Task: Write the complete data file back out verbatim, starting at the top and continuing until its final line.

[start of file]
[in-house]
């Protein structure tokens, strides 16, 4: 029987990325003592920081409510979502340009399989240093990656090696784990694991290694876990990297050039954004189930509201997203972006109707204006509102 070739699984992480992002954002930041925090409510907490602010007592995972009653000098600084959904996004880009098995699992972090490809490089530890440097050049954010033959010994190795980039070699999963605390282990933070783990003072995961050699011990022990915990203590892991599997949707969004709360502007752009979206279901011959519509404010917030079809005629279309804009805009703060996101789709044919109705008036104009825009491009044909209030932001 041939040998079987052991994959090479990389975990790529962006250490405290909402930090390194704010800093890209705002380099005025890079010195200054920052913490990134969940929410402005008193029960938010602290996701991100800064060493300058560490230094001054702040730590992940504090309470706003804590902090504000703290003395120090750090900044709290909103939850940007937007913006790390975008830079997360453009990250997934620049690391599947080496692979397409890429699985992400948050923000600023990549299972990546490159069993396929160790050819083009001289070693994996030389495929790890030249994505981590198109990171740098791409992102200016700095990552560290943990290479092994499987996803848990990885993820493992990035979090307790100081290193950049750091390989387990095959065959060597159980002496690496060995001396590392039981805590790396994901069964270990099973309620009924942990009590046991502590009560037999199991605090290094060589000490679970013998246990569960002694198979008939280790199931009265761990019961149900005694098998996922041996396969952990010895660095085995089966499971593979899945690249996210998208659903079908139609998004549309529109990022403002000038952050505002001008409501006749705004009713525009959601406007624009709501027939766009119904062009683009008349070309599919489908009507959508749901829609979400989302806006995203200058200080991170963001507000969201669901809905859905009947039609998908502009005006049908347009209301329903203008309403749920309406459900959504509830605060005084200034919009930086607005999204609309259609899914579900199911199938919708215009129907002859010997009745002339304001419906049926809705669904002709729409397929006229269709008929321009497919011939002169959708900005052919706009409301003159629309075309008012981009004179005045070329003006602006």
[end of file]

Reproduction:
[in-house]
């Protein structure tokens, strides 16, 4: 029987990325003592920081409510979502340009399989240093990656090696784990694991290694876990990297050039954004189930509201997203972006109707204006509102 070739699984992480992002954002930041925090409510907490602010007592995972009653000098600084959904996004880009098995699992972090490809490089530890440097050049954010033959010994190795980039070699999963605390282990933070783990003072995961050699011990022990915990203590892991599997949707969004709360502007752009979206279901011959519509404010917030079809005629279309804009805009703060996101789709044919109705008036104009825009491009044909209030932001 041939040998079987052991994959090479990389975990790529962006250490405290909402930090390194704010800093890209705002380099005025890079010195200054920052913490990134969940929410402005008193029960938010602290996701991100800064060493300058560490230094001054702040730590992940504090309470706003804590902090504000703290003395120090750090900044709290909103939850940007937007913006790390975008830079997360453009990250997934620049690391599947080496692979397409890429699985992400948050923000600023990549299972990546490159069993396929160790050819083009001289070693994996030389495929790890030249994505981590198109990171740098791409992102200016700095990552560290943990290479092994499987996803848990990885993820493992990035979090307790100081290193950049750091390989387990095959065959060597159980002496690496060995001396590392039981805590790396994901069964270990099973309620009924942990009590046991502590009560037999199991605090290094060589000490679970013998246990569960002694198979008939280790199931009265761990019961149900005694098998996922041996396969952990010895660095085995089966499971593979899945690249996210998208659903079908139609998004549309529109990022403002000038952050505002001008409501006749705004009713525009959601406007624009709501027939766009119904062009683009008349070309599919489908009507959508749901829609979400989302806006995203200058200080991170963001507000969201669901809905859905009947039609998908502009005006049908347009209301329903203008309403749920309406459900959504509830605060005084200034919009930086607005999204609309259609899914579900199911199938919708215009129907002859010997009745002339304001419906049926809705669904002709729409397929006229269709008929321009497919011939002169959708900005052919706009409301003159629309075309008012981009004179005045070329003006602006």